That’s how it is. It happens everywhere. We live in a time when there are powerful mechanisms to control consciences. The networks know what they have to tell you to awaken your instincts and for you to react, not in a reasonable way, but by responding to the first impulse. And that complicates coexistence, creates situations of tension and hatred. That is why I say that these are difficult times for politics. Why do I like to vindicate poetry? Because it takes the most intimate part of yourself out of the poem, modestly, meditating on each word. This need to vindicate modesty when transferring the private self to the public space seems to me to be an exercise that we should replicate in today’s world.
—Do you think that the border between the intimate and the public has blurred?
Completely. Privacy is being commodified, as an object to use and throw away. Poetry is the opposite, it approaches intimacy not to turn it into merchandise, but to meditate on it.
—”I am grateful to chance for this occasion in which you save me from oblivion”, you tell the reader. In times when there are so many distractions, the encounter with the reader is almost a miracle.
When we write a novel or a poem, they are there. But that for the literary fact to exist, a reader has to arrive who makes the poem or novel his own. It is the exercise of reading that creates the literary fact. If I write in a poem that I have loved my wife very much, it is a biographical testimony. But it is about someone reading the poem and thinking about love with their own experience of life and death. It is then that literature has dimension. Second: for a person like me who defends that he is very important, it is also very important to vindicate the rigor of the reader. The poem cannot be confused with a populist fact. I refuse to think that a poem has to be a speech written for poets. A language that does not understand even God. I want it to be the most personal use of language of all. I distance myself from hermetic poetry, from poetry that is too far-fetched, and at the same time I must warn that poetry is not an advertising campaign either. Poetry is a process of knowledge of the rigorous treatment of the language. In that sense, I flee from cheap populism. For this reason, I thank the reader for coming, for inhabiting my poem, and for entering it meditating on what I propose.
—Let’s change the subject: your great friend, Joaquín Sabina, announced a surprise tour of Latin America. How has his recovery been?
It’s much better. He suffered a fall and had trouble regaining his strength. But after an intervention that resolved her leg pain, she now feels much better. We share summers, we have bought a house together in the bay of Cádiz. She’s making songs and wanted to kick off a tour, so she’s getting ready physically.
—Will you come for the Language Congress?
I have a great ally there who is Ximena, his wife, who is Peruvian. We had talked about creating a dialogue between Mario Vargas Llosa and Joaquín, who has a very good relationship with him. The problem will be the tour, because it seems to me that it will come the first week of March. Let’s see if the last week, when the congress opens, is available.
—Is the presence of Vargas Llosa in Congress confirmed?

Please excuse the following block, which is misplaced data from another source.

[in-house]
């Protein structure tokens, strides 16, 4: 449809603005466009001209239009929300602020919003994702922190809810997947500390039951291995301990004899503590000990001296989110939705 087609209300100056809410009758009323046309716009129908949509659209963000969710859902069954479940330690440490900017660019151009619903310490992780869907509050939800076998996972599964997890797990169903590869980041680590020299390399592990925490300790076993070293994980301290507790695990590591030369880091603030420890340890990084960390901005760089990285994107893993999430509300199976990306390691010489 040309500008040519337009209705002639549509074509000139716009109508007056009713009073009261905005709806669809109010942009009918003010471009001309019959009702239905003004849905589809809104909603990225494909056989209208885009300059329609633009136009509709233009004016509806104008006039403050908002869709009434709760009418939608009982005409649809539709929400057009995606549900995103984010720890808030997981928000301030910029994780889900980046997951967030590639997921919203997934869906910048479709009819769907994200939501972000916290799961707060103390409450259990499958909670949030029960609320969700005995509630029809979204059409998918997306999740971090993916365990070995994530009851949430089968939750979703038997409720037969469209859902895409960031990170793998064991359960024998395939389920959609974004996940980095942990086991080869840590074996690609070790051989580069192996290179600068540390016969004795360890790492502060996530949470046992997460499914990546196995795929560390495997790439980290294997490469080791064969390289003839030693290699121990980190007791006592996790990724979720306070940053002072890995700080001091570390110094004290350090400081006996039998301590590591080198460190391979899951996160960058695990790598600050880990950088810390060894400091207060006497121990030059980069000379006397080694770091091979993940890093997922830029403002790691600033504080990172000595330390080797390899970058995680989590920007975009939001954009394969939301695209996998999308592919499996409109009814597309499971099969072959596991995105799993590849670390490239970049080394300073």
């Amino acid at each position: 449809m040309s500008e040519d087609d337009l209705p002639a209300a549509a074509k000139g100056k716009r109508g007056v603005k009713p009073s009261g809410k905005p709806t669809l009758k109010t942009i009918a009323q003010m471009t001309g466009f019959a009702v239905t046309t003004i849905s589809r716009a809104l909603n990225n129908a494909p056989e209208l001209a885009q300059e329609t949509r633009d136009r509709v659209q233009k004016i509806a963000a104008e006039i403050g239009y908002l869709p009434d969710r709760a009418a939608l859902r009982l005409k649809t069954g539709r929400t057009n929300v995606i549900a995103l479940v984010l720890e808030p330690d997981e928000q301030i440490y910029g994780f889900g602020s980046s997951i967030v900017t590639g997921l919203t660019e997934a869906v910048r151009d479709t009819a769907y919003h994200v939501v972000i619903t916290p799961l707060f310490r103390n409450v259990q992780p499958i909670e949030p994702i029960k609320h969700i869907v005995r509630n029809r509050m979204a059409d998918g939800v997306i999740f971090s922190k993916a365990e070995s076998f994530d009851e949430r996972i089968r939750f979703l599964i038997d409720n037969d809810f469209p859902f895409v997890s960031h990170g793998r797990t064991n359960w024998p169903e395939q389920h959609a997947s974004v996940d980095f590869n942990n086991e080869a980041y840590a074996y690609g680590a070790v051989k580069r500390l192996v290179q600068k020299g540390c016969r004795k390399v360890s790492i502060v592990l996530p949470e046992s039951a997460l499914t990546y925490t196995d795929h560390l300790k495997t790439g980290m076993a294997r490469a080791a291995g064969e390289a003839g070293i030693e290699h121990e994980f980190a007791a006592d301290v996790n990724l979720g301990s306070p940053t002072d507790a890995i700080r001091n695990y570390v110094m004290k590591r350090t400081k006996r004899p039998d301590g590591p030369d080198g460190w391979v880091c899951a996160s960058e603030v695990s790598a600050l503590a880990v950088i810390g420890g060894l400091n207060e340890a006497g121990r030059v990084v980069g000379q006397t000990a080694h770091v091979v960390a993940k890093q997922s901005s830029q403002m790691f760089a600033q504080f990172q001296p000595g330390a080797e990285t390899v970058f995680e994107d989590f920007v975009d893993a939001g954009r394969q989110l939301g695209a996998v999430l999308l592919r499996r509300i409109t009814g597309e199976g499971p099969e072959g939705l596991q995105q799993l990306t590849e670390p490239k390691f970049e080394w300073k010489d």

Mario is invited. He is from Arequipa. It was Mario who pushed for the congress to be in Arequipa. I remember the moment when he had to intervene in Córdoba, Argentina, and he told me: Shall we announce that the next congress will be in Arequipa? And I told him “well, that has been proposed by the Instituto Cervantes, but the Association of Language Academies has to give its approval”. And he replied: “If I announce it, they will have to give the go-ahead.” He did so and the announcement was brought forward. I think he will do everything possible to be here. There is a general consensus, from the government to the Peruvian embassy in Spain and the institutions of Arequipa, that beyond the differences and the political thoughts of each other, a Spanish Language Congress is something in which they can come together, beyond ideologies. We are very excited to have Mario at the congress.
—CILE Arequipa 2023 officially announced, what’s next?
We proposed with C.Cultural Inca Garcilaso that language and miscegenation be the central theme. The program has already been carried out in collaboration with the Association of Academies of the Spanish Language. Miscegenation has greatly enriched our language and coexistence with non-hegemonic languages is very important, and I think that Peru and Arequipa are wonderful examples of that. Historians, philologists, lawyers, writers will reflect on the enrichment that diversity and miscegenation entail. What is missing are only organizational aspects. The intellectual approaches are already made.
—The commemorative edition published by the Royal Spanish Academy for the Language Congress will always be “Los Ríos Profundos” by Arguedas?
It was the edition proposal made by the Spanish Academy. And I can’t think of a better book. That reflection on reality that Arguedas makes is fundamental. I like the word miscegenation even though there are people who think it is dangerous, because it is often used to discredit indigenism. Whoever reads Arguedas sees that it is true, that there is a temptation for a pure white to look down on a mestizo, and for a mestizo to look down on an indigenous person. What must be claimed is that all human beings must be respected. I defend miscegenation because it is a word that creates realities with coexistence and with the fusion of different worlds. In a world that pushes so much towards closed identities, supremacism and hatred, recognizing miscegenation, more than a danger, seems to me a blessing.
I have worked as a journalist for over 10 years and have written for various news outlets. I currently work as an author at 24 News Recorder, mostly covering entertainment news. I have a keen interest in the industry and enjoy writing about the latest news and gossip. I am also a member of the National Association of Journalists.